Call of the Month: June, 1993

Track what?

by Barry Leiba

TRACK II is one of those calls with a mysterious name. What does it have to do with any thing, and why TRACK II instead of some other number? The name comes from the fact that the dancers are working in two tracks—the inside track and the outside track. From the normal starting formation (completed DPT with boys on the left) the boys take the outside track and the girls take the inside track.

The definition of the call at the Plus level is a bit vague. Here it is, as published by Callerlab in their Plus definitions dated 7/1/91:

The dancers work in tandem, that is, the trailing dancers follow the lead dancers. Those in the right track move single file to the left, counter-clockwise, staying to the inside of the dancers on the left track, who move single file, clockwise, to the right on the outside. The movement continues as in a DOUBLE PASS THRU, until the dancers have reached parallel right-hand ocean waves.

The bits of this definition that are vague are the parts about the tracks and the explanation of when the call ends. When you're actually dancing, of course, it's no problem to find the parallel ocean waves. Still, the lead dancers, for instance, have to be sure to go far enough and not to stop in the wrong wave.

So how can we make the definition less vague? To answer that, we first have to look at the work in tandem part of the definition. The full range of IN TANDEM calls aren't valid until the C1 level, but we can still talk about simple tandems at Plus. A TANDEM (or TANDEM DANCERS) is no more than one dancer behind another, so that the trailing dancer could put her hands on the shoulders of the leading dancer. When we tell dancers to work IN TANDEM we mean that they should work together, as though they were a single dancer. With that knowledge, we can define the start of TRACK II as IN TANDEM PARTNER TRADE. [Diagram: TRACK II] Look at the accompanying diagram, and note that we have tandem dancers with the heads in the lead to start. In that sense, the completed DPT formation is actually TANDEM COUPLES FACING OUT, so when we have the tandems trade, we end with TANDEM COUPLES FACING IN, or starting DPT formation. Note that, since the tandems worked as units, the heads are still in the lead.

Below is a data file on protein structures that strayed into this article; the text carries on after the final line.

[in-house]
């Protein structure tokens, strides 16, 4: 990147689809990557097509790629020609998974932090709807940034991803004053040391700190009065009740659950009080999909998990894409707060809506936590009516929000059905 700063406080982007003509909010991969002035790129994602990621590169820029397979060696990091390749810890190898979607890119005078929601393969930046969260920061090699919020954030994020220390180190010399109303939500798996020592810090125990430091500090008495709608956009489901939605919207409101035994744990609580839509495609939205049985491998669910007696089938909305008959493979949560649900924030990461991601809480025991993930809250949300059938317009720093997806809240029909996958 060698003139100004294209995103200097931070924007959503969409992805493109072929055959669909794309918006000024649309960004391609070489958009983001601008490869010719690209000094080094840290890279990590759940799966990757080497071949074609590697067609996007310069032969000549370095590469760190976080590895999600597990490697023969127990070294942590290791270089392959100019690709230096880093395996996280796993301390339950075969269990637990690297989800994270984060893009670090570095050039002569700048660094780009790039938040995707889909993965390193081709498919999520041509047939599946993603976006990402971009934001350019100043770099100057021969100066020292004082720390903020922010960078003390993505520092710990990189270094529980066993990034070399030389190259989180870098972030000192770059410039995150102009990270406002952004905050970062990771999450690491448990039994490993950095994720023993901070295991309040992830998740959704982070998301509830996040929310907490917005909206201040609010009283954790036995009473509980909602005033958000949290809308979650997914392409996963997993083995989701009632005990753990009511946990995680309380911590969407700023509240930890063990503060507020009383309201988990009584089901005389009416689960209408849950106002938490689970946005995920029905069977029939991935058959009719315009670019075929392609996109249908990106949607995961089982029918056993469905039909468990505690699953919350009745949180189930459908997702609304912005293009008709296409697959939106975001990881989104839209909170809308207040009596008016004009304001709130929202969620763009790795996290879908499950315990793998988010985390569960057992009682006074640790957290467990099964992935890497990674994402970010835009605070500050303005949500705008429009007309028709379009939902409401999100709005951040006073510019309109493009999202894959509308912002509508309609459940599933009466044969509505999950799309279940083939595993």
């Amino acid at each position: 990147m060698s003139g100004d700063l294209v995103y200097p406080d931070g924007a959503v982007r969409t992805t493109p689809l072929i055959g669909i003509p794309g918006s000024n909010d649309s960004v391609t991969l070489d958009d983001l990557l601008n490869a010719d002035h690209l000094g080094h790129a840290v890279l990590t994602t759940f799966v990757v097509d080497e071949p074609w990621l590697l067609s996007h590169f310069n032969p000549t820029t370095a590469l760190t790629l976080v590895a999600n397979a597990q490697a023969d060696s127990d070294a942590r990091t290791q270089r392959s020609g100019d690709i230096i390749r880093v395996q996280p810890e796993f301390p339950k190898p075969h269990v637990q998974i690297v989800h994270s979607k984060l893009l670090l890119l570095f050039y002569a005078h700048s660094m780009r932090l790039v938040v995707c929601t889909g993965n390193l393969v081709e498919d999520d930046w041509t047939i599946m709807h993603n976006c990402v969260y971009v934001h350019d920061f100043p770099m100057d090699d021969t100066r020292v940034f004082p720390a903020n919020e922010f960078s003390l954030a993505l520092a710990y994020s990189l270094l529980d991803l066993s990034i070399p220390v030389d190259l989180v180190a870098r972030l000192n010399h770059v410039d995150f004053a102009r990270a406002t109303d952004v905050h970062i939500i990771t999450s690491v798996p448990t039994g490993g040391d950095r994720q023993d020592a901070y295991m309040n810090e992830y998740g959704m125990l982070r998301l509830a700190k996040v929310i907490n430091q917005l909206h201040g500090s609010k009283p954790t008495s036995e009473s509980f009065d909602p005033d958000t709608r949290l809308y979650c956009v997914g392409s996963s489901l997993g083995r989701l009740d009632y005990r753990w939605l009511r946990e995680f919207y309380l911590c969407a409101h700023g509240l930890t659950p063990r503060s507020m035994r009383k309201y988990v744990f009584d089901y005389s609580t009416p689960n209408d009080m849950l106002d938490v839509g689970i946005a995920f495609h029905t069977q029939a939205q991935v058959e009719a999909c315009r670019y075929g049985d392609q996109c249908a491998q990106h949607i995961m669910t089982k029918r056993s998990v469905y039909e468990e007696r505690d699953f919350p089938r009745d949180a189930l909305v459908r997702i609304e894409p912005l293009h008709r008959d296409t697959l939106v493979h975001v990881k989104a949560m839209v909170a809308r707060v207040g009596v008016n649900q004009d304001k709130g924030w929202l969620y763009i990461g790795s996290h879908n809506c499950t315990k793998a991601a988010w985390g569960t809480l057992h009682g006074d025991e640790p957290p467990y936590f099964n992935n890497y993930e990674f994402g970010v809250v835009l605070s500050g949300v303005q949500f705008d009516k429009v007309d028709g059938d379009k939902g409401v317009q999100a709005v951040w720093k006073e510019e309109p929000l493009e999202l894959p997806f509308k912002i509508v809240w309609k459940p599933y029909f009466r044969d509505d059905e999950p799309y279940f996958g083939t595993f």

Now that we've started the call, we need to finish it. Let's use TRACK II's number "2" in a different sense; we'll say that so far we've done TRACK 0. From here we'll EXTEND THE TAG the appropriate number of times—twice for TRACK II. Thus, TRACK I will give us QUARTER TAG formation, TRACK II will give us parallel waves (half tag formation), TRACK III will end in ¾ TAG formation, and TRACK IV results in completed DPT (full tag formation). The definition of TRACK II thus becomes "IN TANDEM PARTNER TRADE, EXTEND THE TAG TWICE". This is, in fact, the definition that's used to arrive at the other TRACK calls, though, historically, TRACK II came first.

This definition also makes it clear that no one can ROLL after a TRACK II. While it might seem that the beaux can roll right and the belles can roll left after the call, ending TRACK II AND ROLL in starting DPT formation, the actual motion at the end of the call is straight ahead for everyone, so no one has rotating motion for ROLL.

Another TRACK II variation that shows up here and there is LEFT TRACK II. For that, the beaux take the inside track and the belles take the outside track, so that everyone passes left shoulders and forms left-handed waves. Or, with our more precise definition, IN TANDEM LEFT-SHOULDER PARTNER TRADE, THEN LEFT-SHOULDER EXTEND THE TAG TWICE, and so we can do LEFT TRACK III and so on as well.

Still another variation is CROSS TRACK, which starts from lines facing out. In CROSS TRACK, the centers TRADE with each other while the ends CROSS FOLD. That results in starting DPT (zero tag). Now everyone EXTEND THE TAG TWICE to end in parallel waves.

Since we have TRACK II defined as a TAGGING CALL, we can do with it as we can with any tagging call, by doing TRACK BACK TO A WAVE, TRACK YOUR NEIGHBOR, TRACK CHAIN THRU, and so on (and we can do the same with CROSS TRACK). In a future column, we'll have a comprehensive look at these TAGGING CALL variations.

(Printable Version)

The columns are copyright ©1991, 1992, 1993, and 1994 by Barry Leiba; for permission to reprint them, please contact the author. No request has been refused yet. Of course, you may print a copy for personal use without specific permission. You may contact the author by e-mail at "".

These columns were originally sponsored on the web by the IAGSDC on space provided by Glyphic Technology. In 2006, Tech Squares took over hosting. Some information in the articles might be out-of-date: remember that Callerlab continues to tweak the program lists and definitions.